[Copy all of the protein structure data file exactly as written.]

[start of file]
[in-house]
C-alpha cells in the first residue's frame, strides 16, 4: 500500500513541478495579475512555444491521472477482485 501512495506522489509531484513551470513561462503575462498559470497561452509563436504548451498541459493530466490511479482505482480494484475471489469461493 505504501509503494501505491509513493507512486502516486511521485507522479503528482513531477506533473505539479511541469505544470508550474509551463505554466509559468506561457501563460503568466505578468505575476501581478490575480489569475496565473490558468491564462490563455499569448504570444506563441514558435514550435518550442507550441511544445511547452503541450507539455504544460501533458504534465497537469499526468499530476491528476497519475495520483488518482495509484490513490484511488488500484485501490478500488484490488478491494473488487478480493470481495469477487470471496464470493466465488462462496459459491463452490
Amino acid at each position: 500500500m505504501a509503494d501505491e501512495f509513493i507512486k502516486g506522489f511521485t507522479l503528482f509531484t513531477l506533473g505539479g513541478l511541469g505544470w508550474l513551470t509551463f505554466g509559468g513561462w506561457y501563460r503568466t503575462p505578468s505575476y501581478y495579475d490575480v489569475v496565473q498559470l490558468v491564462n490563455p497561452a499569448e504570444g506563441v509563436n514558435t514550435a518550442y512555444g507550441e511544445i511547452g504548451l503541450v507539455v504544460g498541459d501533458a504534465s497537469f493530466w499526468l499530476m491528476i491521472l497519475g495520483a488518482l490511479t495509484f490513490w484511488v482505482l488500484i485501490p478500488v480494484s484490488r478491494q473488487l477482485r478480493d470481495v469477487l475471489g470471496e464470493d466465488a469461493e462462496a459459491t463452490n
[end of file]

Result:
[in-house]
C-alpha cells in the first residue's frame, strides 16, 4: 500500500513541478495579475512555444491521472477482485 501512495506522489509531484513551470513561462503575462498559470497561452509563436504548451498541459493530466490511479482505482480494484475471489469461493 505504501509503494501505491509513493507512486502516486511521485507522479503528482513531477506533473505539479511541469505544470508550474509551463505554466509559468506561457501563460503568466505578468505575476501581478490575480489569475496565473490558468491564462490563455499569448504570444506563441514558435514550435518550442507550441511544445511547452503541450507539455504544460501533458504534465497537469499526468499530476491528476497519475495520483488518482495509484490513490484511488488500484485501490478500488484490488478491494473488487478480493470481495469477487470471496464470493466465488462462496459459491463452490
Amino acid at each position: 500500500m505504501a509503494d501505491e501512495f509513493i507512486k502516486g506522489f511521485t507522479l503528482f509531484t513531477l506533473g505539479g513541478l511541469g505544470w508550474l513551470t509551463f505554466g509559468g513561462w506561457y501563460r503568466t503575462p505578468s505575476y501581478y495579475d490575480v489569475v496565473q498559470l490558468v491564462n490563455p497561452a499569448e504570444g506563441v509563436n514558435t514550435a518550442y512555444g507550441e511544445i511547452g504548451l503541450v507539455v504544460g498541459d501533458a504534465s497537469f493530466w499526468l499530476m491528476i491521472l497519475g495520483a488518482l490511479t495509484f490513490w484511488v482505482l488500484i485501490p478500488v480494484s484490488r478491494q473488487l477482485r478480493d470481495v469477487l475471489g470471496e464470493d466465488a469461493e462462496a459459491t463452490n